Hizbullah's star wanes in one Lebanese town
Before last summer's devastating war between Israel and the militant Hizbullah organization it would have been difficult to find anyone in this Sunni Muslim village who did not support the group's Shiite guerrilla fighters.
But a successful six-year effort by Hizbullah to win the hearts and minds of the residents here is now falling victim to mounting tensions in Lebanon between the two main branches of Islam.
"Before [the war] we were with the resistance completely, but after recent events we don't support them anymore. Now we are 99 percent with the Future movement," says resident Jamal Nabaa, referring to the leading Sunni political body.
The shift in loyalties in Shebaa illustrates the political risks to Hizbullah's reputation as a champion of anti-Israel resistance as it spearheads a campaign by the Lebanese opposition to topple the government of Prime Minister Fouad Siniora. The political struggle has soured sectarian relations between the country's Shiites and Sunnis.
"Hizbullah is seen by Sunnis as leading a campaign against the Sunni prime minister and the Sunni community, therefore it's no surprise that the Sunnis of Shebaa and other villages in the south have begun waking up and dropping their support for Hizbullah," says Timur Goksel, university lecturer and former United Nations officer in south Lebanon.
Shebaa clings to the sides of a steep rocky valley in a remote corner of southeastern Lebanon, known as the Arqoub. Towering above the village to the east are the snowcapped peaks of Mount Hermon, which mark the northernmost limit of the Shebaa Farms, a 12-square-mile mountainside captured by Israel in 1967. Lebanon claims the territory as its own although the UN has judged it belongs to Syria. It is subject to peace talks between Israel and Syria.
In October 2000, Hizbullah's guerrillas launched a sporadic campaign of attacks with rockets, mortars, and roadside bombs against Israeli troops occupying the Shebaa Farms. Inevitably, several residents of frontline villages were killed and wounded and homes damaged by Israeli retaliatory bombardments.
Because the frontline villages of the area are Sunni, Hizbullah invested money and political effort to assure local support for its military operations. Ambulances were donated, and in the winter months Hizbullah men would use bulldozers to keep the winding mountain roads clear of snow. The party also involved itself in municipal politics, helping allies get elected to the local council.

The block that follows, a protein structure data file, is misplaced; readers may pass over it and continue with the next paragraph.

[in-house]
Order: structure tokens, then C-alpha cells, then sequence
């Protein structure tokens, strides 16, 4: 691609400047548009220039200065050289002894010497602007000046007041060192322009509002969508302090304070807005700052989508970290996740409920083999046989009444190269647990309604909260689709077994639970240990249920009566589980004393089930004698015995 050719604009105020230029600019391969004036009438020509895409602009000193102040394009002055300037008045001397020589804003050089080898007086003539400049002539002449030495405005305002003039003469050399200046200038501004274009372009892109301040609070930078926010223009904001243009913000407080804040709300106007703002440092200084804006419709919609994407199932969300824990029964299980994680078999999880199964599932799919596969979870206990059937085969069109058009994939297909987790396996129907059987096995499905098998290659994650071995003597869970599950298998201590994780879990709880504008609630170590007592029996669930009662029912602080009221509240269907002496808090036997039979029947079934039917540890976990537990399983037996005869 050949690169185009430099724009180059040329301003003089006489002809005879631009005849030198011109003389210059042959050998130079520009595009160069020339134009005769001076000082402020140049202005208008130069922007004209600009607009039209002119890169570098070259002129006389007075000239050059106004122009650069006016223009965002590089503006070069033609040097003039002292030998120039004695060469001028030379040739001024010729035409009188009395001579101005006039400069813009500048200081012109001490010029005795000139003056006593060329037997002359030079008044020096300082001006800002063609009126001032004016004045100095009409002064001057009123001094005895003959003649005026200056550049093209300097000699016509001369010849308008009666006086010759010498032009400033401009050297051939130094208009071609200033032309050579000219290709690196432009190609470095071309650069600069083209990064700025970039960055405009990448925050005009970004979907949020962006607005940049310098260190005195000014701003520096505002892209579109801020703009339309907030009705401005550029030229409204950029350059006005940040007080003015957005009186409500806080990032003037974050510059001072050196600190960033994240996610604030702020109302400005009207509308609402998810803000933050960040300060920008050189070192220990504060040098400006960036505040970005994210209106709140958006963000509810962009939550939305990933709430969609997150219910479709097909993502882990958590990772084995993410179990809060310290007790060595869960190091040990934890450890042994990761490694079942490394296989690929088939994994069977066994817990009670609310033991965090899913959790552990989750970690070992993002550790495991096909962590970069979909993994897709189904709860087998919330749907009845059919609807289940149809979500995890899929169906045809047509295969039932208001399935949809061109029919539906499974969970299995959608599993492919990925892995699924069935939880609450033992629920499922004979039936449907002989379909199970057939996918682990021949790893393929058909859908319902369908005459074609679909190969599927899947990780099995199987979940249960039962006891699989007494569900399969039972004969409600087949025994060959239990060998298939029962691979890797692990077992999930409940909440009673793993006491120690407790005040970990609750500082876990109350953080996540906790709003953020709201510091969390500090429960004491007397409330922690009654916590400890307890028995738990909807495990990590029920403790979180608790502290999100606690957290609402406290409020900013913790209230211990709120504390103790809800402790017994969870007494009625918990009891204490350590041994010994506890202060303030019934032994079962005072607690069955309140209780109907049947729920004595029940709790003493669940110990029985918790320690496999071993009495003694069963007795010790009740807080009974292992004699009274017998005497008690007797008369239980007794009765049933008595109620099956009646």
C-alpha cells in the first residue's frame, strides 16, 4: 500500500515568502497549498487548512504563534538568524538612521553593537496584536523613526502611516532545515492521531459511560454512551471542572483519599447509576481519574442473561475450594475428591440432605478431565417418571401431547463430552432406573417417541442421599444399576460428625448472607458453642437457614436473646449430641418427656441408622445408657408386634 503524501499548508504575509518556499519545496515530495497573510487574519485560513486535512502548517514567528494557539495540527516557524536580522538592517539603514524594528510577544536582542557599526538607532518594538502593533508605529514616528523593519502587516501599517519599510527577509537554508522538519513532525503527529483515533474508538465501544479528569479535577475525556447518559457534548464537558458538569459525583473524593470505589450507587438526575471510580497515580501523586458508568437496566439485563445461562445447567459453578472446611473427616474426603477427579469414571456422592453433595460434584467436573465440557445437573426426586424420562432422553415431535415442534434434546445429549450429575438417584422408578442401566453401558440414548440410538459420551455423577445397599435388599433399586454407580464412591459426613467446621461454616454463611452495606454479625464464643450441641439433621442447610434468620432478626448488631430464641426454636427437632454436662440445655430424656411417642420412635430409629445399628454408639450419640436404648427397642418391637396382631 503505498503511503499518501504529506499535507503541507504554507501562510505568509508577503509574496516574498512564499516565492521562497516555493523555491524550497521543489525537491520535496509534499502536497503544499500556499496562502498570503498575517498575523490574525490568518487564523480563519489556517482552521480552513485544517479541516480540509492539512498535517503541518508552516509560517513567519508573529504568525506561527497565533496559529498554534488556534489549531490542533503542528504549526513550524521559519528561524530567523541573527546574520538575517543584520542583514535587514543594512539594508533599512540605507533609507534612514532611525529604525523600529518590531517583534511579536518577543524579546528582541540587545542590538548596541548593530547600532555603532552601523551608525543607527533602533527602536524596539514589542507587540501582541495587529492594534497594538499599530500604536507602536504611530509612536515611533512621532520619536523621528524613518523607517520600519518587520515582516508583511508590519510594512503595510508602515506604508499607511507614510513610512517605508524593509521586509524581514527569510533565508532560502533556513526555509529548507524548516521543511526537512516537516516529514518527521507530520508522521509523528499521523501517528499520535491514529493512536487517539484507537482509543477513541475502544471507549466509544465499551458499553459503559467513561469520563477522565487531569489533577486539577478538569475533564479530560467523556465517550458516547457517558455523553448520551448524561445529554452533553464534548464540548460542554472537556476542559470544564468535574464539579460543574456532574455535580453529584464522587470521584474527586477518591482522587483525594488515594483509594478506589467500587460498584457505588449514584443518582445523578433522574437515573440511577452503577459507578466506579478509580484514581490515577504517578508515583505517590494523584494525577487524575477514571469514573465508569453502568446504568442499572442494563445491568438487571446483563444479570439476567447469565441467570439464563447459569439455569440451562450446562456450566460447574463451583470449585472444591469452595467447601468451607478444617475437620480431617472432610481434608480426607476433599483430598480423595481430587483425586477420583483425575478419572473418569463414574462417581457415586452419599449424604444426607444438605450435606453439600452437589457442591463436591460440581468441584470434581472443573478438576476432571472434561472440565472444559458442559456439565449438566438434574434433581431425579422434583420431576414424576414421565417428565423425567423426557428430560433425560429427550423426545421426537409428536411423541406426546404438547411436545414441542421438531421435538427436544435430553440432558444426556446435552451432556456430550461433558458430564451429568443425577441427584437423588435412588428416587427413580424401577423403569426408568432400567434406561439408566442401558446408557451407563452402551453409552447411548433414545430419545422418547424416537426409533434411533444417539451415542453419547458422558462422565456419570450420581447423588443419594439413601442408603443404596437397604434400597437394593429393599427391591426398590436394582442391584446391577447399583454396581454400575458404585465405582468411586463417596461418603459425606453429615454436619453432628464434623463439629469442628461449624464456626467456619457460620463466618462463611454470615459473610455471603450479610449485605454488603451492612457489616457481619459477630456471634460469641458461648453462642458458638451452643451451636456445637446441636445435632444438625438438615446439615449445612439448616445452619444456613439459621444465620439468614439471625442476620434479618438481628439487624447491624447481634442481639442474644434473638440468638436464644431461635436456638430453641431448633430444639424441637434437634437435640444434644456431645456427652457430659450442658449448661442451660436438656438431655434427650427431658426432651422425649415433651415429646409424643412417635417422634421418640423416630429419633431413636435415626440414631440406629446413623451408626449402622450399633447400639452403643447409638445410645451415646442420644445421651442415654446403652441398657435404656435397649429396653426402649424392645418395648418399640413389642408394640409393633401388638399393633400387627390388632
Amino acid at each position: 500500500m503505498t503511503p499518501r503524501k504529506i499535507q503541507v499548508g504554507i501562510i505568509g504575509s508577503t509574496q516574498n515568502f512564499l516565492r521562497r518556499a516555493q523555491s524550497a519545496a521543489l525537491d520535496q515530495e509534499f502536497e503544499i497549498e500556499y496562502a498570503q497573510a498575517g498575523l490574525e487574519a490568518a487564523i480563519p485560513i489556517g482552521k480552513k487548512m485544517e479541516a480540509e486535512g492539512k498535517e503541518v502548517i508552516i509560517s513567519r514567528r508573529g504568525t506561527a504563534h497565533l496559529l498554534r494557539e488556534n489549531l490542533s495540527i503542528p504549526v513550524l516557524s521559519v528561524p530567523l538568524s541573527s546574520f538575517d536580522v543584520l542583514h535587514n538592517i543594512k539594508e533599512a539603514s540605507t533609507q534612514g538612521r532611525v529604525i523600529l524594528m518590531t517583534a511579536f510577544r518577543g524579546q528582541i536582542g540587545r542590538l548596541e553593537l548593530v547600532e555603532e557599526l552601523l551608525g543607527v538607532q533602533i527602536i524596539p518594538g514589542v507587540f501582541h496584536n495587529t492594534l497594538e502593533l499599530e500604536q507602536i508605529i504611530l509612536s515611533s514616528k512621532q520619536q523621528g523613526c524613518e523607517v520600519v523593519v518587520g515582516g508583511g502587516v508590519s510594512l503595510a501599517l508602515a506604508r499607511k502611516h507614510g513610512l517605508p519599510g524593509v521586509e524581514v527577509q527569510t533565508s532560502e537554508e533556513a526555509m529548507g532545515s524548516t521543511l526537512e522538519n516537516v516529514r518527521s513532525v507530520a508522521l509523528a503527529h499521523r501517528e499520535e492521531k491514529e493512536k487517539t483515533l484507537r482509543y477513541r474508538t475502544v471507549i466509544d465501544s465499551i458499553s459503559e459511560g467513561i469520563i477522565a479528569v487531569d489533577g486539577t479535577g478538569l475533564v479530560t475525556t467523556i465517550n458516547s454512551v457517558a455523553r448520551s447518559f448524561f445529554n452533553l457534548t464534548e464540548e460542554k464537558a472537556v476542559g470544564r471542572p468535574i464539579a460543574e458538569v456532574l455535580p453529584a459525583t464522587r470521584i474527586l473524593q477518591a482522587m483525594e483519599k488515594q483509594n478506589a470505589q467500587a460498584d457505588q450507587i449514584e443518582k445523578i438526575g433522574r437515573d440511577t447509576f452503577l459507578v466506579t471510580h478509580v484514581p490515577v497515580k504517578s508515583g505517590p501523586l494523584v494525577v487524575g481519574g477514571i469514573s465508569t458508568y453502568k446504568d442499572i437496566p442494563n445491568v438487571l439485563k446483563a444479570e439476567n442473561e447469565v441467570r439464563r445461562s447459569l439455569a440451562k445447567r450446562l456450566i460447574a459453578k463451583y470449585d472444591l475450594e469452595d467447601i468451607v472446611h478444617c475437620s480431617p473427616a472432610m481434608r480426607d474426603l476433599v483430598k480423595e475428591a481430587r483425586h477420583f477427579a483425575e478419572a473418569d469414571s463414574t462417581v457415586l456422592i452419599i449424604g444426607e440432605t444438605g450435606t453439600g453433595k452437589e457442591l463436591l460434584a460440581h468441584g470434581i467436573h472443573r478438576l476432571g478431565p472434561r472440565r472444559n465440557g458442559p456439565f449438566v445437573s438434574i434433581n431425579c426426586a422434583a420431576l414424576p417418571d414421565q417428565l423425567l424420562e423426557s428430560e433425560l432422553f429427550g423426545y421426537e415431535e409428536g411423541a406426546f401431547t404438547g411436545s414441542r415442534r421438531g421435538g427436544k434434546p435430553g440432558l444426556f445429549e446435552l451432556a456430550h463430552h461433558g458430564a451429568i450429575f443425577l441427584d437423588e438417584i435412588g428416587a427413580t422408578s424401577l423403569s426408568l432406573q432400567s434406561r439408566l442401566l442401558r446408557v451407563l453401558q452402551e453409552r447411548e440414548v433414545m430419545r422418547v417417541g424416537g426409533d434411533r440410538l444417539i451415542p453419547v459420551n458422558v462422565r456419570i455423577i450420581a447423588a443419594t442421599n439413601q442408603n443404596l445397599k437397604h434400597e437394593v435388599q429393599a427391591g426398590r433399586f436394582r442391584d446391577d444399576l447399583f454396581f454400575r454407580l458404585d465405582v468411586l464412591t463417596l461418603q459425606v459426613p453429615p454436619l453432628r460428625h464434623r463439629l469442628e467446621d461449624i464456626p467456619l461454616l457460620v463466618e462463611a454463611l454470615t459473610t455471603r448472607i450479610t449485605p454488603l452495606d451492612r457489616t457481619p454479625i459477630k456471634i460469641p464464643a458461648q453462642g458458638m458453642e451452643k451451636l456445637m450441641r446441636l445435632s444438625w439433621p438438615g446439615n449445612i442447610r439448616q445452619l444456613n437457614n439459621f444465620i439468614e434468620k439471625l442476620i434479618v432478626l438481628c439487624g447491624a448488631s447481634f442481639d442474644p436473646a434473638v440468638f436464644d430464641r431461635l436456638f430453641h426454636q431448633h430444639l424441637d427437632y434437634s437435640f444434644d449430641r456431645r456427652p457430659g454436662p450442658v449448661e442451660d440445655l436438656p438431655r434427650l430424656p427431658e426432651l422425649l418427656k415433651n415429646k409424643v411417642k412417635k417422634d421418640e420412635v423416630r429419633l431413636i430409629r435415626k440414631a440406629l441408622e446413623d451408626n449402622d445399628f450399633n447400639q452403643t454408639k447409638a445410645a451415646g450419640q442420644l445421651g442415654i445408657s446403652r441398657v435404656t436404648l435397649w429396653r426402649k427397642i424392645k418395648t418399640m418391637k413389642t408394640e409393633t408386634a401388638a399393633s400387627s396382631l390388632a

The local people willingly backed Hizbullah's attempt to liberate the farms, believing that Hizbullah's mortars and rockets stood a better chance of regaining their former farmland than negotiations.
But that staunch support for Hizbullah tailed off following the end of the month-long war last summer as tensions between Lebanese Sunnis and Shiites worsened. Hizbullah accuses Mr. Siniora and his Western-backed allies of tacitly supporting Israel's bid to crush its military wing during the conflict and has launched a campaign of street protests and strikes to bring down the government.
The political confrontation last week degenerated into the worst sectarian violence since the end of the 1975-90 civil war. At least four people were killed and dozens wounded when an argument between Shiite and Sunni university students spread into Muslim neighborhoods of Beirut.
A recent battle in Shebaa over political posters symbolizes Hizbullah's waning popularity here. Eight months before the war, Hizbullah supporters erected a large poster of the group's leader Sheikh Hassan Nasrallah Nasrallah on the side of a valley facing the village. After the war, local residents tore it down and put up one of Rafik and Saad Hariri. Hizbullah returned and put up another picture of Nasrallah three times the size of the original.
"People thought it was provocative, so we tore it down 15 days ago and Hizbullah hasn't come back," says Bassem Hamdan, a medical doctor and the coordinator of the Future movement in the Arqoub.
The Future movement has capitalized on Hizbullah's declining fortunes by pumping cash into the historically neglected Sunni villages of the Arqoub. Residents have received food parcels and heating oil and the Hariri Foundation charity has awarded university grants to students. A new clinic, run by Dr. Hamdan, was opened last month offering free or discounted medical aid. A huge poster of Rafik Hariri covers one wall of the building.
"We had a small presence before the war, but after the war the main input of social assistance here has been from the Future movement," Hamdan says.
Hizbullah's few remaining allies in Shebaa attempt to put a brave face on the political turnaround.
"This is politics. We are fighting for Shebaa," says Qassem Hashem, a local parliamentarian and member of the Pan-Arab Baath Party. "The Future movement is playing on sectarian tensions and giving people money. We don't use these means. We use the strong trend of Arab nationalist ideology."
But Arab nationalism alone is unlikely to reverse falling support for Hizbullah in a village that has long been neglected by the state.
"Only the Future movement is helping us," says local resident Bassem Ghadir. "It's all a question of money and livelihoods. We don't deal with sects and politics, we just want to survive."